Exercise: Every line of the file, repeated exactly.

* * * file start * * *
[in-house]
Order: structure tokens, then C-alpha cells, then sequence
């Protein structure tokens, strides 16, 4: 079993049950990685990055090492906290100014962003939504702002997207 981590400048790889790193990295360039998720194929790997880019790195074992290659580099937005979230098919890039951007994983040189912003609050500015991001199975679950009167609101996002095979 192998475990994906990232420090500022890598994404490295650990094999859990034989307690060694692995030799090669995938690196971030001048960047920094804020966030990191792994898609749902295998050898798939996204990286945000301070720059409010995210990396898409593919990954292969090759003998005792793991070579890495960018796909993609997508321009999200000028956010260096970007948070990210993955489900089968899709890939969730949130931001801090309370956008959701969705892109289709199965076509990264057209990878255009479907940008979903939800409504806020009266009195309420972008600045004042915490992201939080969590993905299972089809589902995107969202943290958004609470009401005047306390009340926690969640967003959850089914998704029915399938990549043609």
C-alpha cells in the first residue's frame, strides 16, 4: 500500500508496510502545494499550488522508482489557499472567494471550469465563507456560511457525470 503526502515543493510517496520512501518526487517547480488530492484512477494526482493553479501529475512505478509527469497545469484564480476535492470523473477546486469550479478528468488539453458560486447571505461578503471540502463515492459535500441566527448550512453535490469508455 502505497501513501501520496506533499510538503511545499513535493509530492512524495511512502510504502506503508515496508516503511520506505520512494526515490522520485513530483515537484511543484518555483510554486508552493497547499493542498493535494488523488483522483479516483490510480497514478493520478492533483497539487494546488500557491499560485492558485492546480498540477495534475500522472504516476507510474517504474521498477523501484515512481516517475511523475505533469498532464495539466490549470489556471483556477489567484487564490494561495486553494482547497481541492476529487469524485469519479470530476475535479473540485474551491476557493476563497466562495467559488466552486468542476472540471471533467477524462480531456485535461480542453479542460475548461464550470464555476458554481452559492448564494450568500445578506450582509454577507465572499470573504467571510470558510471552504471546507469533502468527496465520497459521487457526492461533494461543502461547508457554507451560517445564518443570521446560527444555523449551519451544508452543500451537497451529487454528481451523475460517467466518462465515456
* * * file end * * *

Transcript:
[in-house]
Order: structure tokens, then C-alpha cells, then sequence
């Protein structure tokens, strides 16, 4: 079993049950990685990055090492906290100014962003939504702002997207 981590400048790889790193990295360039998720194929790997880019790195074992290659580099937005979230098919890039951007994983040189912003609050500015991001199975679950009167609101996002095979 192998475990994906990232420090500022890598994404490295650990094999859990034989307690060694692995030799090669995938690196971030001048960047920094804020966030990191792994898609749902295998050898798939996204990286945000301070720059409010995210990396898409593919990954292969090759003998005792793991070579890495960018796909993609997508321009999200000028956010260096970007948070990210993955489900089968899709890939969730949130931001801090309370956008959701969705892109289709199965076509990264057209990878255009479907940008979903939800409504806020009266009195309420972008600045004042915490992201939080969590993905299972089809589902995107969202943290958004609470009401005047306390009340926690969640967003959850089914998704029915399938990549043609």
C-alpha cells in the first residue's frame, strides 16, 4: 500500500508496510502545494499550488522508482489557499472567494471550469465563507456560511457525470 503526502515543493510517496520512501518526487517547480488530492484512477494526482493553479501529475512505478509527469497545469484564480476535492470523473477546486469550479478528468488539453458560486447571505461578503471540502463515492459535500441566527448550512453535490469508455 502505497501513501501520496506533499510538503511545499513535493509530492512524495511512502510504502506503508515496508516503511520506505520512494526515490522520485513530483515537484511543484518555483510554486508552493497547499493542498493535494488523488483522483479516483490510480497514478493520478492533483497539487494546488500557491499560485492558485492546480498540477495534475500522472504516476507510474517504474521498477523501484515512481516517475511523475505533469498532464495539466490549470489556471483556477489567484487564490494561495486553494482547497481541492476529487469524485469519479470530476475535479473540485474551491476557493476563497466562495467559488466552486468542476472540471471533467477524462480531456485535461480542453479542460475548461464550470464555476458554481452559492448564494450568500445578506450582509454577507465572499470573504467571510470558510471552504471546507469533502468527496465520497459521487457526492461533494461543502461547508457554507451560517445564518443570521446560527444555523449551519451544508452543500451537497451529487454528481451523475460517467466518462465515456